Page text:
Almost a quarter century ago, the program I was hired to chair was riding high, ascendant, and influential. The state had named it a Program of Distinction, and money was pouring into the college’s coffers. The events of 9/11 had made police national heroes and security a national priority; the college offered degrees in both areas of Criminal Justice.
Hordes of students registered for classes that offered them the chance of a career, with no math or language requirements to graduate. The privatization of corrections facilities also drove enrollment in our Corrections degree programs.
The year 2020 arrived and, along with it, a perfect storm developed—toppling the college and promoting its fall from grace. Black Lives Matter led to the vilification of law enforcement; criminal justice reform is attempting to empty out prisons . . .private prisons, by the way, have turned their attention to detaining immigrants at our southern border. A conservative backlash against higher education in general and liberal arts in particular has devastated university budgets. My university tried to cope by appropriating the Program of Distinction funds. The other option was to eliminate programs, lay off faculty and staff, and cut research-driven release time.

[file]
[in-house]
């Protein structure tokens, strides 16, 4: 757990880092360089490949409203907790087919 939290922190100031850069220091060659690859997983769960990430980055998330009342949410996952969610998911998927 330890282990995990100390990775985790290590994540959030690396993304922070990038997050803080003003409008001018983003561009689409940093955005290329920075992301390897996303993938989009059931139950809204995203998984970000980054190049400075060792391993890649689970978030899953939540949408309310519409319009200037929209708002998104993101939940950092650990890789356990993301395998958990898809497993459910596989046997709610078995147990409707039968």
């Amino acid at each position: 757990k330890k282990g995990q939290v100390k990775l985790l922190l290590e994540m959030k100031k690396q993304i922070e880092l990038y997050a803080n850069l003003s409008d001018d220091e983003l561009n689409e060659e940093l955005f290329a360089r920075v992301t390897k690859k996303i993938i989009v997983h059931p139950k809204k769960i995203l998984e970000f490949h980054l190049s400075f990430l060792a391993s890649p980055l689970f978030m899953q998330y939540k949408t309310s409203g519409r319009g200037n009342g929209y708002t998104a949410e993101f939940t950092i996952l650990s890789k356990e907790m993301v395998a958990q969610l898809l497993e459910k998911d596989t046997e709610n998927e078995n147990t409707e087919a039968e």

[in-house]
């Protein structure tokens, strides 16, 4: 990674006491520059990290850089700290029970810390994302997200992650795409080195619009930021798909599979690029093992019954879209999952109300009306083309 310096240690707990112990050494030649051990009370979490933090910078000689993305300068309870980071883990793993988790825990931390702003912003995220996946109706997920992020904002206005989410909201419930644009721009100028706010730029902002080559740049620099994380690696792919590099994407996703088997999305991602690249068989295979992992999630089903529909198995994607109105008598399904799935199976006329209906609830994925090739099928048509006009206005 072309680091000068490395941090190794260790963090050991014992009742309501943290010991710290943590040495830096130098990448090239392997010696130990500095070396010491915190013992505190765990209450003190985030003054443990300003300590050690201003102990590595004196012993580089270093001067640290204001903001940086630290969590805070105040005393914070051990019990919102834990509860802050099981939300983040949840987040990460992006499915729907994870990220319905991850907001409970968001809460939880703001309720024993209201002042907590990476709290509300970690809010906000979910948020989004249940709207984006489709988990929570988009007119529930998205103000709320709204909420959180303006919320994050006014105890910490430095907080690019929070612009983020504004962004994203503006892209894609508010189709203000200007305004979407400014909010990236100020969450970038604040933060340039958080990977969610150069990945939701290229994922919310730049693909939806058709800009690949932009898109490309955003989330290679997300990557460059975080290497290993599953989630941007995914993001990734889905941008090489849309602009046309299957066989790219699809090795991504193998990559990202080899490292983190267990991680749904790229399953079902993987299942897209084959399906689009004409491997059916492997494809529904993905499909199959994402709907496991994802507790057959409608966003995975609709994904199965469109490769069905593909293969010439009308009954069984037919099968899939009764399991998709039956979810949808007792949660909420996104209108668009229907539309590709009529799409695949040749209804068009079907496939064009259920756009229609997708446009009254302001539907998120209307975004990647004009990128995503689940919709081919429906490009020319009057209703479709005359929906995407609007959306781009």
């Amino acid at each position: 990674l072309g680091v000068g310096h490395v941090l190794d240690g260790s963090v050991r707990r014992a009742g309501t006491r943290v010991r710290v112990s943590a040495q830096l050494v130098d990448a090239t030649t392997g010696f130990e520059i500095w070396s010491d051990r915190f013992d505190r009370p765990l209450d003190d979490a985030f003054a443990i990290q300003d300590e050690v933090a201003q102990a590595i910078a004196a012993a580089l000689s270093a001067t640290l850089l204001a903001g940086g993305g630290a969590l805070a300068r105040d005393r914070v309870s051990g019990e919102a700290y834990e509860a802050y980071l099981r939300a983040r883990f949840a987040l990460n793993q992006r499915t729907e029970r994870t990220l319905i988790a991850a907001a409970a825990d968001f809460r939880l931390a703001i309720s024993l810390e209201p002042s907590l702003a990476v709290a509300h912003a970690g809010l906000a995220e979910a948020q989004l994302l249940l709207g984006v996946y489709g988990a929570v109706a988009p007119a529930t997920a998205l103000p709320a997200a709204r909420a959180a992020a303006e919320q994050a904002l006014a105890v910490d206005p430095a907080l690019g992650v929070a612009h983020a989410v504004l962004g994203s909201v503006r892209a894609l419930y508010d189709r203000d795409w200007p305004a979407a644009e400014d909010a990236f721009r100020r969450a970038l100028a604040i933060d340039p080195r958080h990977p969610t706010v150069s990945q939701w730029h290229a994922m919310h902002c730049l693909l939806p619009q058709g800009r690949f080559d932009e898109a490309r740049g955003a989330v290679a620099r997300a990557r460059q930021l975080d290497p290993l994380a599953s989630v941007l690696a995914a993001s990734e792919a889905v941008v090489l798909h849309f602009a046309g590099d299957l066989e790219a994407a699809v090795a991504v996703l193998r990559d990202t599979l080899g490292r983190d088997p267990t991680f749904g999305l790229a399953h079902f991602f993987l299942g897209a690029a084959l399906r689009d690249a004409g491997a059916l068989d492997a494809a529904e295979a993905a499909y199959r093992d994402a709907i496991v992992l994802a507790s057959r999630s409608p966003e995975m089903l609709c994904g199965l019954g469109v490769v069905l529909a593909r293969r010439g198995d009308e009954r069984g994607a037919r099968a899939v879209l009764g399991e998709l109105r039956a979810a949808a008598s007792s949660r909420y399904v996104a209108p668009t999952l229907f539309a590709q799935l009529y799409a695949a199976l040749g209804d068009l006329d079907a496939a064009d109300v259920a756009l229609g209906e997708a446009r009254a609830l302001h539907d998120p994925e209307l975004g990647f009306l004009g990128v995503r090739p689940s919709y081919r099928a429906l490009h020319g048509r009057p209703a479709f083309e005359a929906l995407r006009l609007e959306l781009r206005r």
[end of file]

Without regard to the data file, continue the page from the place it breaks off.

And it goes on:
The onset of the COVID-19 pandemic sealed the deal. Students no longer wanted to be on campus. Recently built dorms were unoccupied, the fancy new athletic center was empty, and no one was using the food service. Despite disparaging tweets by the U.S. president, the new American heroes replacing police are doctors and nurses.
I’m retired and out of the day-to-day fray resulting from the attack on higher education and the devolution of the program I once chaired. Nevertheless, the turmoil has not spared me. The course, Ethical Decisions for Police, has been dropped from the curriculum, so I lost my online teaching contract. I developed the course and taught it for over thirty years. I would teach it free if the university would allow it!
I implored the new chair and curriculum committee to reconsider. At what time in our history have we needed ethics education more than now?